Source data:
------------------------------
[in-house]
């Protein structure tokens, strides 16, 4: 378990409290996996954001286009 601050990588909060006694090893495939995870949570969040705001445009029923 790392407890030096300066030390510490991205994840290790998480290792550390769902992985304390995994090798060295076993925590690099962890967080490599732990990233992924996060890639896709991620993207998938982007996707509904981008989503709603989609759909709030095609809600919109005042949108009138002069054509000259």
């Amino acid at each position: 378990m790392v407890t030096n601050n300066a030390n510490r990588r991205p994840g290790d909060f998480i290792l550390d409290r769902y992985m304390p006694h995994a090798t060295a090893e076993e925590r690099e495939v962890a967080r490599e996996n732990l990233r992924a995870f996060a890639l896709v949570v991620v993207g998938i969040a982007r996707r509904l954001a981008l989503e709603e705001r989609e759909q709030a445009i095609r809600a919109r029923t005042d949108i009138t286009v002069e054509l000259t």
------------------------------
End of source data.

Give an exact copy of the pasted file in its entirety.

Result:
[in-house]
């Protein structure tokens, strides 16, 4: 378990409290996996954001286009 601050990588909060006694090893495939995870949570969040705001445009029923 790392407890030096300066030390510490991205994840290790998480290792550390769902992985304390995994090798060295076993925590690099962890967080490599732990990233992924996060890639896709991620993207998938982007996707509904981008989503709603989609759909709030095609809600919109005042949108009138002069054509000259």
């Amino acid at each position: 378990m790392v407890t030096n601050n300066a030390n510490r990588r991205p994840g290790d909060f998480i290792l550390d409290r769902y992985m304390p006694h995994a090798t060295a090893e076993e925590r690099e495939v962890a967080r490599e996996n732990l990233r992924a995870f996060a890639l896709v949570v991620v993207g998938i969040a982007r996707r509904l954001a981008l989503e709603e705001r989609e759909q709030a445009i095609r809600a919109r029923t005042d949108i009138t286009v002069e054509l000259t």